“There’s a lot of vines growing on the church,” says Patrick Chiou, the new owner of the former Holy Innocents Church in Arbor Hill.
‘A lot’ is an understatement: the English-style 1850 church is so enveloped by clinging vines that (except for freezing weather) it’s almost impossible to discern what the building looks like—or even if its adjacent chapel is still intact (it is). There’s also a 1880s parish house on the lot, hidden by decades of unchecked vegetative growth.
“As we were pulling the vines away, we saw the vines are actually holding the church together,” Chiou says. “So we left some of the vines on to keep the cobblestones from falling down.
“There are parts of the church that are unstable, so we can’t move too quickly right now,” he adds.
The most unstable part is the rear roof and walls–after nearly 20 years of neglect by Hope House Inc., the church’s southwest corner collapsed in May, 2015, destroying a stained-glass window and leaving the interior exposed to the elements. That seemed a likely death knell for the Gothic Revival structure, which was listed on the National Register of Historic Places in 1978. It’s been categorized as endangered by Historic Albany Foundation for more than a decade.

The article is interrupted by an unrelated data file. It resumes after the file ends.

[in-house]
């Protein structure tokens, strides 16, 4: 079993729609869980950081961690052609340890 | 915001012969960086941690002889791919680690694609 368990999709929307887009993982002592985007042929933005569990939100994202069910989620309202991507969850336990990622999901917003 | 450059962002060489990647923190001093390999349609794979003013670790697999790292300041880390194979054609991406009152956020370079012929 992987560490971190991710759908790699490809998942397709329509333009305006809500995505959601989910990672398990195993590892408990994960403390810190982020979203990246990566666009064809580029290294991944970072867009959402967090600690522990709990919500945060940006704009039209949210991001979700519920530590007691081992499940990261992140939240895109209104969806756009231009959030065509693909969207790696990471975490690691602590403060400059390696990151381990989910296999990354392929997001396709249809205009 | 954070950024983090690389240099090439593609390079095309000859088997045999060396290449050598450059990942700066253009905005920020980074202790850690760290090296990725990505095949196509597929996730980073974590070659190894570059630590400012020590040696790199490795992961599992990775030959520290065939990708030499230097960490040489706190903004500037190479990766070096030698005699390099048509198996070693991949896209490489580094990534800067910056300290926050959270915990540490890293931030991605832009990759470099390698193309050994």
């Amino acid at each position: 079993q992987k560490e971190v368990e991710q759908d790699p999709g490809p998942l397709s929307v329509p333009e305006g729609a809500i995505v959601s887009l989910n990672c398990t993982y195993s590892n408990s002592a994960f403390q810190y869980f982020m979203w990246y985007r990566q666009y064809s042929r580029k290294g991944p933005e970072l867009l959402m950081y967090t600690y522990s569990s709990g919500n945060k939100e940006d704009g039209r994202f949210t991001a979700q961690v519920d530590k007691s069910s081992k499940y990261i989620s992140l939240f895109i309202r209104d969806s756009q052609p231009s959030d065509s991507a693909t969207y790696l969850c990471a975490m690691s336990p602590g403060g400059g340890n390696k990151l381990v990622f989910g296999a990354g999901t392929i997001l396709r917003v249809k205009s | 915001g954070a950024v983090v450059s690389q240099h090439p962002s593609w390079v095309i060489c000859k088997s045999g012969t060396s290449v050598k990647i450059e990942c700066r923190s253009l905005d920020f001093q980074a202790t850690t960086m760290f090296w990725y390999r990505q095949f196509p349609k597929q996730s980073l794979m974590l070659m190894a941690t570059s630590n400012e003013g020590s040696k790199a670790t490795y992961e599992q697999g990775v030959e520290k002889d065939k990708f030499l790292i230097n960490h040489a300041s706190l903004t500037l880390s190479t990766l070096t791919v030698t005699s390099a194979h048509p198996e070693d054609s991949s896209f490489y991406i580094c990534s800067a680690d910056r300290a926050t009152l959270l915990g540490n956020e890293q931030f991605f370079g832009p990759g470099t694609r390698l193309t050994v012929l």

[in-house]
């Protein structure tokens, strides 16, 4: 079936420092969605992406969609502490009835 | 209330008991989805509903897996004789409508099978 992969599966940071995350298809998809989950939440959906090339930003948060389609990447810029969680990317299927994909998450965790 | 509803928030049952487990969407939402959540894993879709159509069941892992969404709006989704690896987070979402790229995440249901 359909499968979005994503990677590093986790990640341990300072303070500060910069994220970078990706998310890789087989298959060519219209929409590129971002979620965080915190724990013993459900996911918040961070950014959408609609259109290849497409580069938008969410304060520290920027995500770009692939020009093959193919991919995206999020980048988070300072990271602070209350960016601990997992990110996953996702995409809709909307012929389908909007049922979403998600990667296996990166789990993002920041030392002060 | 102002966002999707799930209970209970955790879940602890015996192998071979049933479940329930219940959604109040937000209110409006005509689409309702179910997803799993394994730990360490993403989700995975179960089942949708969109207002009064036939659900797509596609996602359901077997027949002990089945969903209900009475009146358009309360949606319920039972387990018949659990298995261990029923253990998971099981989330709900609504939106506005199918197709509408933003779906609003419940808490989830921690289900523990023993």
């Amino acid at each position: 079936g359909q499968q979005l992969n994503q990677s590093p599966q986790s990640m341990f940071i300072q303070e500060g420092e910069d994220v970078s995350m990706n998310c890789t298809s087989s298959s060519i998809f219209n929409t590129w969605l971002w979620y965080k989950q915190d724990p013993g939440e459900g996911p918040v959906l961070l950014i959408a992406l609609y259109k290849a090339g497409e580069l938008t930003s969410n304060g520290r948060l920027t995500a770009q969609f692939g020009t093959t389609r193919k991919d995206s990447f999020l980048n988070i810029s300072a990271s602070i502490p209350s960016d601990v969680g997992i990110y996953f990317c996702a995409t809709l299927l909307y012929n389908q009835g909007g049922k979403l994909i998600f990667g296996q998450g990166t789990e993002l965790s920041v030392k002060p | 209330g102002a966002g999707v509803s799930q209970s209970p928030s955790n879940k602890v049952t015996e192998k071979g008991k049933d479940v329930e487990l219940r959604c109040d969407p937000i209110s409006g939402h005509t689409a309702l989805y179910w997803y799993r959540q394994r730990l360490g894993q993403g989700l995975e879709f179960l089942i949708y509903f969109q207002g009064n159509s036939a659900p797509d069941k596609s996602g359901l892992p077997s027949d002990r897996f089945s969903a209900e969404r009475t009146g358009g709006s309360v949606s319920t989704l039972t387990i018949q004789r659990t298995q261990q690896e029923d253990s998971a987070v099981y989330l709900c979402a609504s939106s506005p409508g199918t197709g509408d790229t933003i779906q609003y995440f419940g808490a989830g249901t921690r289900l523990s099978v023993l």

“It was definitely not taken care of by the previous owner for many years,” says Chiou, a real-estate developer based in Albany and Brooklyn who purchased the church in November of last year. “That’s why they wanted to sell it, because the back portion collapsed.”
Hope House, a drug-rehabilitation facility, had owned the church buildings on North Pearl Street since the late 1990s. In summer of 2016, the non-profit applied for a demolition permit, despite the advocacy of Historic Albany Foundation, which was working toward finding a new owner, and other preservation groups and individuals. The permit hearing was postponed due to public opinion, including arguments in favor of preservation by Peg Breen, president of the New York Landmarks Conservancy, and by Nathan Kernan, a descendent of the church’s original benefactors.
Even so, it seemed doubtful that Holy Innocents would find a suitable owner in time to prevent demolition by bulldozer or by neglect, but it did: Chiou, a graduate of UAlbany, purchased the properties, he says, because “the church will be a key, a big key,” of where he’s developing. He and his partners are in the process of converting two derelict townhouses on Broadway into apartments, in addition to other downtown conversions.